So that’s the way I get people to come onboard and work for less money. Or, I give them opportunity. Like our best editor is one of the best editors in Hollywood; he does all the pilots, he does everything but he can’t get anybody to give him a chance to direct. Nobody. So he’s a director and he’s spectacular, and I just do the same thing now with a lot of people who want a shot because I can’t afford to go buy really expensive people so I look for young talent or older talent that wants to move on and grow. So that’s how you can compete with the networks; you don’t have to pay somebody an enormous amount if you’re giving them an opportunity that they’ve been dying to get for a really, really long time, and you treat them fair with respect and you’re done. Even if we end up in South Africa.
NH: DID I READ THAT YOU’RE SHOOTING “SAF3” IN SOUTH AFRICA? I HAD HEARD THAT YOU WERE GOING TO SHOOT IN NORTH CAROLINA.
GB: Here’s a good lesson. Maybe this is the business lesson for us all. I’m an American born and bred. I've taken a lot of shows all around the world. I spent 10 years in documentaries and I''ve been making shows in North Africa and Saudi Arabia. I've been everywhere. "Baywatch" was the first thing that I’ve done here and I really liked it. So when I couldn't afford to keep it ("SAF3") in L.A. because of the unions -- the Writers Guild the Directors Guild the Screen Actors Guild the IA and the teamsters -- I don’t want to leave anybody out, they’re all at fault, equally at fault...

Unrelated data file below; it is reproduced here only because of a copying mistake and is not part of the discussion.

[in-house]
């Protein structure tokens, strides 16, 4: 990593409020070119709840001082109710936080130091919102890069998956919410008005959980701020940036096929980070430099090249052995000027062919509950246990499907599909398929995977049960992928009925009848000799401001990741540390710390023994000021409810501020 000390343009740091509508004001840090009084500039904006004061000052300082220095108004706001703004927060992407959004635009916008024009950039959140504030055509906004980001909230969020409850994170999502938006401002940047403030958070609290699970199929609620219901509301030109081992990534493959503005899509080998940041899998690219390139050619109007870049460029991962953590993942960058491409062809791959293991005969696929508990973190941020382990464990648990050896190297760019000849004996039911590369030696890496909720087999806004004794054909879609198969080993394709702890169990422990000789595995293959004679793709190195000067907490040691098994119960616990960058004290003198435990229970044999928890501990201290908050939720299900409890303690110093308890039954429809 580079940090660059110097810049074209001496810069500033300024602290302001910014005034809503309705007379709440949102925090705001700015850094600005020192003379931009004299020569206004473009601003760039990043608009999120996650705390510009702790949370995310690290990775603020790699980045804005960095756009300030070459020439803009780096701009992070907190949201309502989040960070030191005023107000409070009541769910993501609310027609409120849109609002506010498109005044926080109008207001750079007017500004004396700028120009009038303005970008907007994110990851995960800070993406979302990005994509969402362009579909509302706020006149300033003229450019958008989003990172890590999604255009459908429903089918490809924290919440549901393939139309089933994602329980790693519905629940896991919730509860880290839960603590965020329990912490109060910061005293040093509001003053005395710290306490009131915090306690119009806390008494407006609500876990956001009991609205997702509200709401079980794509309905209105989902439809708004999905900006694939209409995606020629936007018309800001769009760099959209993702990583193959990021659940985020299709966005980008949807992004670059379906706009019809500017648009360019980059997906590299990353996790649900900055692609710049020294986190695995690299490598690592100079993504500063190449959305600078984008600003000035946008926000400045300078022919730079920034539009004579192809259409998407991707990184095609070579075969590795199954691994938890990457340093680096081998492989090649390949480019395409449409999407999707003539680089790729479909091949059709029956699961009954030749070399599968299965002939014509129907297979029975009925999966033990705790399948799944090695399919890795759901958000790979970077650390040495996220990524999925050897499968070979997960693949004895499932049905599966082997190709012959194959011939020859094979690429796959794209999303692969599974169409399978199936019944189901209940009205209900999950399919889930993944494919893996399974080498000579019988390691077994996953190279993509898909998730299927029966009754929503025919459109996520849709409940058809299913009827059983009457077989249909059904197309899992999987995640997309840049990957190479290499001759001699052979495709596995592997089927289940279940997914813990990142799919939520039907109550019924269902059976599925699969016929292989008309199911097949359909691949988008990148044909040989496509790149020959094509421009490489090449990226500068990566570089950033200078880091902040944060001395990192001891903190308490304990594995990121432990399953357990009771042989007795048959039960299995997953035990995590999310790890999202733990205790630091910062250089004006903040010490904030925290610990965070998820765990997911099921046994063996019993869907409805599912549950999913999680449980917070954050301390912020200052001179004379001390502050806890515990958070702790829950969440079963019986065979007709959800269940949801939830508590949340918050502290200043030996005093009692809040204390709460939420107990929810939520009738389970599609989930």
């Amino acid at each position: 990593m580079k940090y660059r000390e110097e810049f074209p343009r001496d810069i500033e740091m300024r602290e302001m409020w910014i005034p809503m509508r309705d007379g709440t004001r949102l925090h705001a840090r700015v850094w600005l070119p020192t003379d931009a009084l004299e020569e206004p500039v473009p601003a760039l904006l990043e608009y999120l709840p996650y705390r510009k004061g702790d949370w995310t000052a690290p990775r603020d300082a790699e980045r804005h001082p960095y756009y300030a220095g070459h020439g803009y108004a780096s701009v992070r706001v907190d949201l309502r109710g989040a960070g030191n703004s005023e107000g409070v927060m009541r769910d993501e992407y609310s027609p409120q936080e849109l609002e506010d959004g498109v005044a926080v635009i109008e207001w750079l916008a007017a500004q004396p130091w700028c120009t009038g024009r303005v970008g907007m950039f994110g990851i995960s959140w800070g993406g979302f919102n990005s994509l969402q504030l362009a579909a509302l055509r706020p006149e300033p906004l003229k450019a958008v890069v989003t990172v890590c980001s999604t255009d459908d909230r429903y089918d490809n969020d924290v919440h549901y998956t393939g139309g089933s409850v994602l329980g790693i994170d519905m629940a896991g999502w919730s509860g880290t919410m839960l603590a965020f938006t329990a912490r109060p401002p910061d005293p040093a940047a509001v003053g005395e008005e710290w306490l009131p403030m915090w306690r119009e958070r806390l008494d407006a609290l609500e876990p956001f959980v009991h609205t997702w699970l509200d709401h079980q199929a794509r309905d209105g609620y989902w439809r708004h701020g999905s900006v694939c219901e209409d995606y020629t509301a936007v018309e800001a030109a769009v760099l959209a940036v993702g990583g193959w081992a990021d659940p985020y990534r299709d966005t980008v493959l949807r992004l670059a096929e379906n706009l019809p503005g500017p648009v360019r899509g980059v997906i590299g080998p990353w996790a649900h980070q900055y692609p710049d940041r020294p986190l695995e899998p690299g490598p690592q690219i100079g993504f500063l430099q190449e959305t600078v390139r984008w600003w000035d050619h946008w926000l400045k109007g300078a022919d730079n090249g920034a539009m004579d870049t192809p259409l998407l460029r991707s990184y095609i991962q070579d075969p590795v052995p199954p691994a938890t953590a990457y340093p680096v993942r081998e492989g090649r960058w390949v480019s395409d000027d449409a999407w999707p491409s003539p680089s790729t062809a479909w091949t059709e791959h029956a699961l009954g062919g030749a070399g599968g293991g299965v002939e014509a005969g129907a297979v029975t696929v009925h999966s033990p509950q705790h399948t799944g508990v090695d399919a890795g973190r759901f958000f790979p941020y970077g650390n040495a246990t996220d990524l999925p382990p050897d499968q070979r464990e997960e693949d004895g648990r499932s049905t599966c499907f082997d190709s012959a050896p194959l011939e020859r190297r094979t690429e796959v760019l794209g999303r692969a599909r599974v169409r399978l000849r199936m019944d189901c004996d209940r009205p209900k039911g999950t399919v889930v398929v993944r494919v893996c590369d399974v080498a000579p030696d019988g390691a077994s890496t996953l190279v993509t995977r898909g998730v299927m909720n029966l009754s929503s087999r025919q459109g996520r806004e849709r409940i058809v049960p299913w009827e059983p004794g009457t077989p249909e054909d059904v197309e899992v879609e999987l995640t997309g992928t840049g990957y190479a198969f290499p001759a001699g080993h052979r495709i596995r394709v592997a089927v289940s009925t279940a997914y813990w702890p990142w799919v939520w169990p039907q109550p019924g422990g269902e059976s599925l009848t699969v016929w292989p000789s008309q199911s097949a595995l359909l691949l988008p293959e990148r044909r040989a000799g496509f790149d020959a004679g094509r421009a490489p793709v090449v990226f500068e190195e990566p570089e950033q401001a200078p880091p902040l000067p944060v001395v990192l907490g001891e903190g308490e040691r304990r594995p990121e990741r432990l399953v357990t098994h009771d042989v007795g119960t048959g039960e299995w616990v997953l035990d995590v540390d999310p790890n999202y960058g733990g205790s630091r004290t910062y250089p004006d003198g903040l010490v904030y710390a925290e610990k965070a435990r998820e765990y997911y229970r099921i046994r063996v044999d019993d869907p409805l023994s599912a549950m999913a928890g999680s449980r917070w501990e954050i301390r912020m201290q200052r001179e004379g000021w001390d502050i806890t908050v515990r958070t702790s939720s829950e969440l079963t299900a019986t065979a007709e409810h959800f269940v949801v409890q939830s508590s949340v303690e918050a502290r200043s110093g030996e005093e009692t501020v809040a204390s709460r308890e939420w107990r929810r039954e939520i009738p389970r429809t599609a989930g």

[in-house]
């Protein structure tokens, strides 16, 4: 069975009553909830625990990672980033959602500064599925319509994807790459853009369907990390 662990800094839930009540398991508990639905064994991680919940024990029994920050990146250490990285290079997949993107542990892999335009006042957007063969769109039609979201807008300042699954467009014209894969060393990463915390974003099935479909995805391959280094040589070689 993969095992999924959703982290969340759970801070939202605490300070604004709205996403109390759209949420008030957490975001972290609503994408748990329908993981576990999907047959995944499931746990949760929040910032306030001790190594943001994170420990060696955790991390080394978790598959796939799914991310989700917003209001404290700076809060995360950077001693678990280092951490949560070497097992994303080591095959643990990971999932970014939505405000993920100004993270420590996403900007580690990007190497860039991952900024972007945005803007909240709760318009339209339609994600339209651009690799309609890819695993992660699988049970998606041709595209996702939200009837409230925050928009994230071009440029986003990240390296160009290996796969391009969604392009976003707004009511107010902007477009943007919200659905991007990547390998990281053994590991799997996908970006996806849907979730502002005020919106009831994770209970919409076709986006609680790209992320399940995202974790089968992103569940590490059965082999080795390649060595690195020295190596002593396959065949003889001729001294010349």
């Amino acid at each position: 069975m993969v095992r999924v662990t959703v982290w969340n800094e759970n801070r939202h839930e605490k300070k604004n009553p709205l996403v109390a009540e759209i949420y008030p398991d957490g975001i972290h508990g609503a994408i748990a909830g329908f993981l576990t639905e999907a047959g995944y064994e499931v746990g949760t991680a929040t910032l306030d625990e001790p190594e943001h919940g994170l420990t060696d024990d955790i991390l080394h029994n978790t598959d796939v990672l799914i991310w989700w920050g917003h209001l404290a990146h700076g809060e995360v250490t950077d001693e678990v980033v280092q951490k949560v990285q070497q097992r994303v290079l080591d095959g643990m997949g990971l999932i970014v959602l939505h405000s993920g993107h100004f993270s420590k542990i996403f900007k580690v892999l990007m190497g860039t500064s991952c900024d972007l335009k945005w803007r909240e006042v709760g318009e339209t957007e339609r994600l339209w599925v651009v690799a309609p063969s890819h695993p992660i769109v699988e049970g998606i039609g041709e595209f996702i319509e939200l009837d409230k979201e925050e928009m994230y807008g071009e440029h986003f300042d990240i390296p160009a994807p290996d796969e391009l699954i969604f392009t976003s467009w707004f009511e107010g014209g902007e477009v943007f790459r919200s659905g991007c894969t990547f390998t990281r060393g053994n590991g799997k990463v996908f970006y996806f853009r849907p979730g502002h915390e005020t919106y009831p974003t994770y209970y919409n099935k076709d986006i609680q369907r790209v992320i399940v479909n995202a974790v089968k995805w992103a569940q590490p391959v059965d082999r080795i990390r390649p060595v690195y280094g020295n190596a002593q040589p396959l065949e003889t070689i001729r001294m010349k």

When I realized that it was an absolutely ridiculous scenario here, I went to North Carolina, and North Carolina has a rebate and a bunch of really great people. Great people here (in L.A.) too. Just not willing to change. And they have to change. You have to look it up but there were 28 pilots shot last year and there was something like only two of them shot here in L.A. Something’s wrong.